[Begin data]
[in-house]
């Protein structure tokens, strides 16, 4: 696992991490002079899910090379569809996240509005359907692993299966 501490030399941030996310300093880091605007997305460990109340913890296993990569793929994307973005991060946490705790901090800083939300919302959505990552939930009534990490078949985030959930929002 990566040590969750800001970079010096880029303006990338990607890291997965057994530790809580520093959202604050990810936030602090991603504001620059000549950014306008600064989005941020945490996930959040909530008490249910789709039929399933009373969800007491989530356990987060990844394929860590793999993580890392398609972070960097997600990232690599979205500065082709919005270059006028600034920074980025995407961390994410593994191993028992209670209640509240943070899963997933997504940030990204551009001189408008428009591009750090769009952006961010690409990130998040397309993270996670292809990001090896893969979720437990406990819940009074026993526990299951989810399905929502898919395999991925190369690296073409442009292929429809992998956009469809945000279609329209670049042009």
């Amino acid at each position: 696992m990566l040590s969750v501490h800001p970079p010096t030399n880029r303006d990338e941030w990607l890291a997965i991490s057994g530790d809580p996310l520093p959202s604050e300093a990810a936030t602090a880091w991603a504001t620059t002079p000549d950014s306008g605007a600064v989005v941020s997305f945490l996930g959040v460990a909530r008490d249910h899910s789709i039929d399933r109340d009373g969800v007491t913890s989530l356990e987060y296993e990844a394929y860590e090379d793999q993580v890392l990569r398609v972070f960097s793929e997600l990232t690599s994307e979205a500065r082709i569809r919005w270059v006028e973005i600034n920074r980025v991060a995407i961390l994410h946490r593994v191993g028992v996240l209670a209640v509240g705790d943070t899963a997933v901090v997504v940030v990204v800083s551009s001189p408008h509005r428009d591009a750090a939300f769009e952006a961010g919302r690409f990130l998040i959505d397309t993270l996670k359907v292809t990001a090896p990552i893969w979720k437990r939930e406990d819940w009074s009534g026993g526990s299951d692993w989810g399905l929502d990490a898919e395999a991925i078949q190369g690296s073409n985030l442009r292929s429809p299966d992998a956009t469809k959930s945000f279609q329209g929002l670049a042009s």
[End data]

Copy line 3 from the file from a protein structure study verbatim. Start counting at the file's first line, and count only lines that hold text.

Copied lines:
């Amino acid at each position: 696992m990566l040590s969750v501490h800001p970079p010096t030399n880029r303006d990338e941030w990607l890291a997965i991490s057994g530790d809580p996310l520093p959202s604050e300093a990810a936030t602090a880091w991603a504001t620059t002079p000549d950014s306008g605007a600064v989005v941020s997305f945490l996930g959040v460990a909530r008490d249910h899910s789709i039929d399933r109340d009373g969800v007491t913890s989530l356990e987060y296993e990844a394929y860590e090379d793999q993580v890392l990569r398609v972070f960097s793929e997600l990232t690599s994307e979205a500065r082709i569809r919005w270059v006028e973005i600034n920074r980025v991060a995407i961390l994410h946490r593994v191993g028992v996240l209670a209640v509240g705790d943070t899963a997933v901090v997504v940030v990204v800083s551009s001189p408008h509005r428009d591009a750090a939300f769009e952006a961010g919302r690409f990130l998040i959505d397309t993270l996670k359907v292809t990001a090896p990552i893969w979720k437990r939930e406990d819940w009074s009534g026993g526990s299951d692993w989810g399905l929502d990490a898919e395999a991925i078949q190369g690296s073409n985030l442009r292929s429809p299966d992998a956009t469809k959930s945000f279609q329209g929002l670049a042009s």